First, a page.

You cannot miss it. Jaw dropping

Sunday, 27 November 2016

Muties! (Pt. 9, end of project) And OSW anniversary!

Two in one :)
First things first, let's talk about minis, which is what brought you here. The last step in my 'not Goblins but mutants instead' project was the mini of the alleged Great Goblin.

Sorry. There's nothing 'Great' about this concept for a Goblin. In fact, there's no Goblin at all in this pic
I left this one for the end as I was trying to make something slightly different than the other muties, but still in the same fashion. The mini itself is quite good and imposing, I just had to take the most of it. I thought I had two choices: either having a brute carrying a heavy weapon of some kind or making the boss this band was lacking. I suddenly understood the kind of mini I was meant to do.

They were needing this. In case you are too young, please google 'Master Blaster'
I discarded some ideas, like a gladiatorial-like helmet or even having the Master sat on Blaster's neck. Nothing too blatant, a gas mask would fit in the theme but still giving a different look.

Down, down, down, to Goblin Barter Town
I hadn't used the little Goblin scribe on top of that weird catapult-like device. The trunk of that... thing would give a nasty look to this bloke:

Just for the sake of using the piece

That in fact gave me the idea for the rest of the path to follow. The tiny scribe was going to be the real ruler of this mutant mob. But, as just said, I wasn't going to simply put him on the big fella, that would have been predictable.

I'm many things but predictable
Now I miss one of those roll makers to provide some greenstuff wiring here. Anyway, being myself a resourceful junker, I found that I could use simple thread as well and that, in fact, it looked good.

Messy, ugly, chaotic... looked good
That was it. Let's see how this big fat mess looks painted. Black priming and the same skin recipe used for his little cousins.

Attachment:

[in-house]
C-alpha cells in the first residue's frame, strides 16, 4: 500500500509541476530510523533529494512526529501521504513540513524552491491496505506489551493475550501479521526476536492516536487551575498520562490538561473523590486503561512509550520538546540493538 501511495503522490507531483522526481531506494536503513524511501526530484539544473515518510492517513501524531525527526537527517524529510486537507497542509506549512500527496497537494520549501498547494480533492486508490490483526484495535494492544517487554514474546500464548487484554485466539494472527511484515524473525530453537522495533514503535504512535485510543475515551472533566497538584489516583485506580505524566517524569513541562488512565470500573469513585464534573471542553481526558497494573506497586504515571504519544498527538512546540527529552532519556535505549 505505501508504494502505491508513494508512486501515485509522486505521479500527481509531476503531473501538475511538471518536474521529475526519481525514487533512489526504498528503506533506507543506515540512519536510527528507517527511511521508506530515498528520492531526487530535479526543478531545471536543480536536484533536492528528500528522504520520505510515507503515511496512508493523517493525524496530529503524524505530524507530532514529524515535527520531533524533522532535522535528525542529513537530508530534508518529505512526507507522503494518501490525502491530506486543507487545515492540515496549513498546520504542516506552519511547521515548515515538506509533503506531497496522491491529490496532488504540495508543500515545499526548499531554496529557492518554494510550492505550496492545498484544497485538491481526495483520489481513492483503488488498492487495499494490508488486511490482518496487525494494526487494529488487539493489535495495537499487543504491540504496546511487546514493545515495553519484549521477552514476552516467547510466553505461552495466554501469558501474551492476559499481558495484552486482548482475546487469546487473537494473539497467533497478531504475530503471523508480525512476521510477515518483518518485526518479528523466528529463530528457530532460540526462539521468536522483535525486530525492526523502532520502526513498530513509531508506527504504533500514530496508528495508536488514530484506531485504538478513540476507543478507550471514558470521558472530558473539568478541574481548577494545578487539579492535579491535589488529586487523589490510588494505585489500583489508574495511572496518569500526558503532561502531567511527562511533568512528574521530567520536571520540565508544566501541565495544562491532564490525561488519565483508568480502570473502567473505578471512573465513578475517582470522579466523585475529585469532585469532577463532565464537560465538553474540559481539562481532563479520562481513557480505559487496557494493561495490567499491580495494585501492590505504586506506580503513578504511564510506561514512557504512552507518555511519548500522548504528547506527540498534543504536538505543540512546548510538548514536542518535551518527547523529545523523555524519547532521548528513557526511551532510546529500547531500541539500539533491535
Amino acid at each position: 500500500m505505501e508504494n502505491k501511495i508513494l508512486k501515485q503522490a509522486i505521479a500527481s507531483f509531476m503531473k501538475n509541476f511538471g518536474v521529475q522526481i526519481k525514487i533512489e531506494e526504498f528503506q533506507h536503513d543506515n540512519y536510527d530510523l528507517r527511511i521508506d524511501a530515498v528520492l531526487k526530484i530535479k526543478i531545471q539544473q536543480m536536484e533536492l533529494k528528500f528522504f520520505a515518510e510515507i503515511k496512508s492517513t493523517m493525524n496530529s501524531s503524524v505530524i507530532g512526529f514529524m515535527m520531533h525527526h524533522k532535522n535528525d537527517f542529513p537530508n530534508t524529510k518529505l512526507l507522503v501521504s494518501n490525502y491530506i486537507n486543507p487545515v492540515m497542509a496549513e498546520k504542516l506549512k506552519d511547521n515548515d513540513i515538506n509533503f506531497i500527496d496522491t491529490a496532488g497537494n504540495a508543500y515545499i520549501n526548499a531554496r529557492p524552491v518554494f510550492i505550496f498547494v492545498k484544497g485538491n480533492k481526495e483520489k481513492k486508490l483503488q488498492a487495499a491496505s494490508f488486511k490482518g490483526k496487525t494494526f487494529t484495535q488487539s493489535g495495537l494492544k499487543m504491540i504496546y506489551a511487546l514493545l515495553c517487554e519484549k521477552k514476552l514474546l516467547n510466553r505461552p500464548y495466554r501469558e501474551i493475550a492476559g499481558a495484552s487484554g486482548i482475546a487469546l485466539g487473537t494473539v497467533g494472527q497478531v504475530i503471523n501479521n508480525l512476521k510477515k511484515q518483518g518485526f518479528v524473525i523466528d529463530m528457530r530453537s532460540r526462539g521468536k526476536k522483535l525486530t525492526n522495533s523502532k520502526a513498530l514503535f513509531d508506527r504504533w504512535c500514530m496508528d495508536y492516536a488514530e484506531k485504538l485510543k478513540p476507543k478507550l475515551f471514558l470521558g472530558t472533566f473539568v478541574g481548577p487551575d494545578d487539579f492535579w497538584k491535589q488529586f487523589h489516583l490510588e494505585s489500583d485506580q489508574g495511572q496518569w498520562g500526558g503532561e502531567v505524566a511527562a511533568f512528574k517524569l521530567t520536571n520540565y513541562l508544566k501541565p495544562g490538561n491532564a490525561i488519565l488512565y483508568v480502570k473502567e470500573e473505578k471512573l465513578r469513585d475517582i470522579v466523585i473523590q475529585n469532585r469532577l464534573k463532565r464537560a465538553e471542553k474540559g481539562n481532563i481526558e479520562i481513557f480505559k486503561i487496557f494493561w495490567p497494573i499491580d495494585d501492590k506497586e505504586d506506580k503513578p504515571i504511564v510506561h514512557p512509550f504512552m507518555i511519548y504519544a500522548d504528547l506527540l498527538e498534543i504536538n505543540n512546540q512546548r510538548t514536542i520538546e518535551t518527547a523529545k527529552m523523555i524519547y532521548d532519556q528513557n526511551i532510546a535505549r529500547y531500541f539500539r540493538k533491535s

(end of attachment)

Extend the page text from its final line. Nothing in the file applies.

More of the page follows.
Don't go f%&king messing with the tiny midget
According to my numbers, you owe me money. Bad thing, hmmm
Now that I see the bare back, I think I should have added some more augmetics and stuff
Anyway, I think it works on the whole
So with this I can declare the tribe of horrors finished! Ain't they pretty?

Peter Jackson didn't see this coming
Well, given that I put the Dwarves to good use back in the day and I've also used the not-Goblins, I can say that getting that box was a good idea :D. I still have all the scenery untouched, but I hope I can find some use for that too... For the moment I just rejoice in the mutant clan.
Ahhh, there's something good about closing a project... That sense of easiness that mainly means... you can focus on the next thing on your list! :P

That brings me to the other subject I wanted to talk about. Today it's Old School Workshop's 4th anniversary!! Weee! Another whole year of posting has been fulfilled. Woah. Four years since I first started posting. 351.528 hits is a number I really need some time to assimilate. Don't know how many of those are bots, but I don't care, at least they are tasteful bots; until the day Skynet becoming self-aware arrives, you are welcome too. Wouldn't like anyone throwing speciesism charges on this blog solely for that.
US, Spain, UK, France and Germany keep on coping the top 5 visitors and, as of today, 178 Oldscholars are enlisted for this adventure. I've always stated that I don't blog for numbers, but of course having a look at those is enormously encouraging. Thank you all, people. All those who spend a minute having a look at my latest stupid project; special thanks to all who bother to comment, but those who simply stop by too. Appreciated.
Now for the fifth year! Lots more of silliness ahead. Thanks for being there sharing this with me!

Saturday, 19 November 2016

Interlude: a Secret Santa out of time

I'm not inventing the wheel if I say that one of the many rewarding things about the hobby is building a community and having the chance to meet some wonderful people. Well, I don't think I even need to write about that. Many of you have already done it, way much better than I ever could. But let me tell you about my latest experience.